Gaining knowledge from informational texts is an essential academic skill. Yet for too many English Learners, this skill is not developed sufficiently and as they move from elementary into middle school, the reading gap becomes a knowledge gap. In Reading to Learn for ELs, author Ana Taboada Barber provides models of her instructional framework for reading informational texts so that reading teachers, content-area teachers, and ESL teachers alike can take on the work of teaching English Learners how to succeed and gain knowledge through reading informational texts.
Like many English teachers, grading essays remains the part of my job that I enjoy the least. It isn’t just because of the time it consumes or the drudgery it involves. It’s because I’m afraid I’m going to do harm to a student writer under my care.
Years ago, my oldest son was in my sophomore honors English class filled with many of his friends. These were kids I had watched grow up since the second grade, kids who spent time at my house, played in my backyard, making crazy zombie movies that disturbed the neighbors, and now traveled with us to debate tournaments early on Saturday mornings. Perhaps because of my long connection to this group of kids, I put extra effort into grading these students’ essays, spending many Saturdays marking errors and giving copious feedback while I waited to judge rounds at debate tournaments. I knocked myself out for these kids.
Welcome to the Heinemann PD Professional Learning Community Series. This month we look closely at creating opportunities for ourselves and our students to consider the power of the reading-writing connection.
What if the first step in learning a new writing skill is not taken by… writing?
Roz Linder, author of The Big Book of Details, shares her thinking in the video blog below about how we need to engage students in a skill in the real world first—then model it and transfer this knowledge over to the writing on the page. She notes that “reading and writing are about communicating” and the more we experience it before putting the pencil to the page, the more success students will have with the transfer of knowledge. Take a look.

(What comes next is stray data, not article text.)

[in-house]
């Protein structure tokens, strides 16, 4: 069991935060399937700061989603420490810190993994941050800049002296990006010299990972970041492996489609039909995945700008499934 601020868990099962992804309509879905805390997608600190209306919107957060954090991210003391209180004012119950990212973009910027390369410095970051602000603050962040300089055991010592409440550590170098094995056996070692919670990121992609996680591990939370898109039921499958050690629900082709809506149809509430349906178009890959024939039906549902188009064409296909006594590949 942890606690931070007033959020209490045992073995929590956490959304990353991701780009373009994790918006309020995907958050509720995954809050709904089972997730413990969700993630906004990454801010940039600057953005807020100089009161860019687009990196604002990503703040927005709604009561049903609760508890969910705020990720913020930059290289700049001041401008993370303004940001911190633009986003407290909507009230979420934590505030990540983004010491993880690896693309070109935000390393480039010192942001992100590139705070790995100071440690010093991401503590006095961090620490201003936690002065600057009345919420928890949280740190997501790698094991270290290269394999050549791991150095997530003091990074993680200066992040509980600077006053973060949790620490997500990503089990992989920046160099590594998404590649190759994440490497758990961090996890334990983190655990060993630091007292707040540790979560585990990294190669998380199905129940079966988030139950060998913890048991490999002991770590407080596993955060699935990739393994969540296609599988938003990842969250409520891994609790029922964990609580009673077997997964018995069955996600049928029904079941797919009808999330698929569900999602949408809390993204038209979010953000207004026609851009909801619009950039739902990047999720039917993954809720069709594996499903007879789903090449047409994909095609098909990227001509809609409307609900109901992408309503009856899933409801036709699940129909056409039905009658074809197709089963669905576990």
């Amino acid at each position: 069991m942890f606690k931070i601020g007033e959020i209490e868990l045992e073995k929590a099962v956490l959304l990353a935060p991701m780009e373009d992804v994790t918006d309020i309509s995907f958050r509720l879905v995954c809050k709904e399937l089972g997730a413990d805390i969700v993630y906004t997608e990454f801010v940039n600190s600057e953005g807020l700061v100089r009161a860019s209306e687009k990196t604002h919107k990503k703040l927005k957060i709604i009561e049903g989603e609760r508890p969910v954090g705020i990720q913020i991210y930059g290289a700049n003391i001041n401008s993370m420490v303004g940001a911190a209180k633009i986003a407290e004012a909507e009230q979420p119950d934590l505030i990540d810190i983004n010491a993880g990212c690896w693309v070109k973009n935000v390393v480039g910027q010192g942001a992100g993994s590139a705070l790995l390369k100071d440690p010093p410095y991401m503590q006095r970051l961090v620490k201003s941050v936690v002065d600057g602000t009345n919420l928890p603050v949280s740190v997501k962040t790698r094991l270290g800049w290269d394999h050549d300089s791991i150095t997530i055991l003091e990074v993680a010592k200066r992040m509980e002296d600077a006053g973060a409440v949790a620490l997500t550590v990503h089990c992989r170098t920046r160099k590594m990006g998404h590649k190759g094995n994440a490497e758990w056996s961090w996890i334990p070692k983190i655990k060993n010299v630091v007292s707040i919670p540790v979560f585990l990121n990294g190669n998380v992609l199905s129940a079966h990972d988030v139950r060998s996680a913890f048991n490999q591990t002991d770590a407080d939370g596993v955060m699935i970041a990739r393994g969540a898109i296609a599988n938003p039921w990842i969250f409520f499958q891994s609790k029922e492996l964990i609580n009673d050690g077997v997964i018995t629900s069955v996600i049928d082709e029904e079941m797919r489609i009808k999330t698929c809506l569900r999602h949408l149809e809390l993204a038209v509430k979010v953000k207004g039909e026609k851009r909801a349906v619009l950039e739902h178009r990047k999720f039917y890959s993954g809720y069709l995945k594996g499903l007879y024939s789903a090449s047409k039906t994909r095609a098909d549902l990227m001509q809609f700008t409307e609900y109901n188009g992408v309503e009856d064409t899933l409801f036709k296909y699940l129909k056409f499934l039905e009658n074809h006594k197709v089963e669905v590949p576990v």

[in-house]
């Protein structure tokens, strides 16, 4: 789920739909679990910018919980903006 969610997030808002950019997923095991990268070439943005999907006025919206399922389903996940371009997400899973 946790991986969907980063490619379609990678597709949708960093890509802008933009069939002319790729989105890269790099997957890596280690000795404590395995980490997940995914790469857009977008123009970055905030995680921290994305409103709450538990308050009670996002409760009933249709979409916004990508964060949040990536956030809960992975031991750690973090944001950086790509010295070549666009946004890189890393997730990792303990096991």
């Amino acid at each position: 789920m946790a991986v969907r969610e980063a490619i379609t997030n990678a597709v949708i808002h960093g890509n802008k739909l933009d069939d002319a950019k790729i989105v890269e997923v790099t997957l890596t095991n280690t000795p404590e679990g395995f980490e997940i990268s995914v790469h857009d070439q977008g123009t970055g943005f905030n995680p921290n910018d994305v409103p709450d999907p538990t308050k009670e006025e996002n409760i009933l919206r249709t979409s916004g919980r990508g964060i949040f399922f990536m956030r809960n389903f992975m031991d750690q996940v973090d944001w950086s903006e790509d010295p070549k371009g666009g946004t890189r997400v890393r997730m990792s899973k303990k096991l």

Welcome to the Heinemann PD Professional Learning Community Series. This month, we discuss building lifelong literacy habits for all, from honoring the work of our smallest readers to our reflecting on our own practices as adults.
Jennifer Serravallo has created a helpful guide for The Writing Strategies Book for book study groups or individual practitioners. As an educational consultant, Jen is in classrooms all the time, and this study guide reflects the questions and concerns teachers have brought to her about how to use strategies within an instructional framework for writing and especially how to match them to instructional goals and methods. The study guide contains over 25 pages of resources, ideas for conversations, activities, and practices that will strengthen your strategic writing instruction, raise the quality and engagement levels of your student writers, and strengthen collaboration with your colleagues.
Written by: Jen McCreight based on a section from her book Celebrating Diversity through Language Study.
In today’s climate, many of our students’ families are feeling anxious. Anxious about whether they are welcome in the United States. Anxious about escalating disagreements and protests surrounding immigrants from countries near and far. Anxious that loved ones may be deported. Regardless of our own political beliefs, as teachers, we are called to empathize with, support, and love our students. We are called to respond to their social and emotional challenges as much as their academic ones. I am reminded of this each day that I open the newspaper or read about current events online, and over and over, the following story pops into my head, as clearly as if I had experienced it yesterday.